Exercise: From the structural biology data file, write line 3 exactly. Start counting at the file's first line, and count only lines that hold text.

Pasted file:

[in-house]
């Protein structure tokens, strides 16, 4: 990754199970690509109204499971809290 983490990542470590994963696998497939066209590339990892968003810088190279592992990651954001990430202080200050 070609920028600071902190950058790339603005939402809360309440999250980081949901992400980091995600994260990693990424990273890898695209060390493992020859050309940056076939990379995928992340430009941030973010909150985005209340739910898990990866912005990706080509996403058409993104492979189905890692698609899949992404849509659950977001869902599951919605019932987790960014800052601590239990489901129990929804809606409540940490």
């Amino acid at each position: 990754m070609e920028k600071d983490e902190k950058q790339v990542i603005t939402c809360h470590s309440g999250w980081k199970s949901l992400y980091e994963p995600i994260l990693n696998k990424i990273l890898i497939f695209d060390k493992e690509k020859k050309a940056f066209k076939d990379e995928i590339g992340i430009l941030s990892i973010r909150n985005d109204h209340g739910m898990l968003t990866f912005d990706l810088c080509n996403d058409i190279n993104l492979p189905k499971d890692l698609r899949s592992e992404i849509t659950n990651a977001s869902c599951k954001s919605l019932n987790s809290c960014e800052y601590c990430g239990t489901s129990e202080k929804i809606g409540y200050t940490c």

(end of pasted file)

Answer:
């Amino acid at each position: 990754m070609e920028k600071d983490e902190k950058q790339v990542i603005t939402c809360h470590s309440g999250w980081k199970s949901l992400y980091e994963p995600i994260l990693n696998k990424i990273l890898i497939f695209d060390k493992e690509k020859k050309a940056f066209k076939d990379e995928i590339g992340i430009l941030s990892i973010r909150n985005d109204h209340g739910m898990l968003t990866f912005d990706l810088c080509n996403d058409i190279n993104l492979p189905k499971d890692l698609r899949s592992e992404i849509t659950n990651a977001s869902c599951k954001s919605l019932n987790s809290c960014e800052y601590c990430g239990t489901s129990e202080k929804i809606g409540y200050t940490c």